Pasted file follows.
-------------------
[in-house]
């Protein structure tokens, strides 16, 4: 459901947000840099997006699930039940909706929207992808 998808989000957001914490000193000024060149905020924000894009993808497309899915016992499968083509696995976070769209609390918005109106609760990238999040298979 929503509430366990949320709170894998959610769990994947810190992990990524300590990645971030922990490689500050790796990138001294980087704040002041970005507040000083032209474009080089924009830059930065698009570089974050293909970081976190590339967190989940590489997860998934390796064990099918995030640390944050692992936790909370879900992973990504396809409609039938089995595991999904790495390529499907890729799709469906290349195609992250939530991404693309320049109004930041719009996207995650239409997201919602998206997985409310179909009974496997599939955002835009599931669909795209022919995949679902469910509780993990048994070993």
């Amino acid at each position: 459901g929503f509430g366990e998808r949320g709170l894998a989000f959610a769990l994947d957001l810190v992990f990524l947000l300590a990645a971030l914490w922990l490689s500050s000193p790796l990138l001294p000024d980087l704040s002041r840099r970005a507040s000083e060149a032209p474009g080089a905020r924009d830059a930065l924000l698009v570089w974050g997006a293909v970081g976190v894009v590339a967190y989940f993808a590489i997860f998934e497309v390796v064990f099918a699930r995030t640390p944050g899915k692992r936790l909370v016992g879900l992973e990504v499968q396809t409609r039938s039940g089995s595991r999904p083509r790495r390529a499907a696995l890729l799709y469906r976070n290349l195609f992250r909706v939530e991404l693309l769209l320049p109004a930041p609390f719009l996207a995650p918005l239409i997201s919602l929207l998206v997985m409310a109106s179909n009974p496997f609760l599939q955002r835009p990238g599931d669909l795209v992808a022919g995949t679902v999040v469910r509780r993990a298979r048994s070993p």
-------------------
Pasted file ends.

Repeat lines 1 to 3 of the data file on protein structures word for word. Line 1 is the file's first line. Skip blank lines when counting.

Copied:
[in-house]
């Protein structure tokens, strides 16, 4: 459901947000840099997006699930039940909706929207992808 998808989000957001914490000193000024060149905020924000894009993808497309899915016992499968083509696995976070769209609390918005109106609760990238999040298979 929503509430366990949320709170894998959610769990994947810190992990990524300590990645971030922990490689500050790796990138001294980087704040002041970005507040000083032209474009080089924009830059930065698009570089974050293909970081976190590339967190989940590489997860998934390796064990099918995030640390944050692992936790909370879900992973990504396809409609039938089995595991999904790495390529499907890729799709469906290349195609992250939530991404693309320049109004930041719009996207995650239409997201919602998206997985409310179909009974496997599939955002835009599931669909795209022919995949679902469910509780993990048994070993």
């Amino acid at each position: 459901g929503f509430g366990e998808r949320g709170l894998a989000f959610a769990l994947d957001l810190v992990f990524l947000l300590a990645a971030l914490w922990l490689s500050s000193p790796l990138l001294p000024d980087l704040s002041r840099r970005a507040s000083e060149a032209p474009g080089a905020r924009d830059a930065l924000l698009v570089w974050g997006a293909v970081g976190v894009v590339a967190y989940f993808a590489i997860f998934e497309v390796v064990f099918a699930r995030t640390p944050g899915k692992r936790l909370v016992g879900l992973e990504v499968q396809t409609r039938s039940g089995s595991r999904p083509r790495r390529a499907a696995l890729l799709y469906r976070n290349l195609f992250r909706v939530e991404l693309l769209l320049p109004a930041p609390f719009l996207a995650p918005l239409i997201s919602l929207l998206v997985m409310a109106s179909n009974p496997f609760l599939q955002r835009p990238g599931d669909l795209v992808a022919g995949t679902v999040v469910r509780r993990a298979r048994s070993p």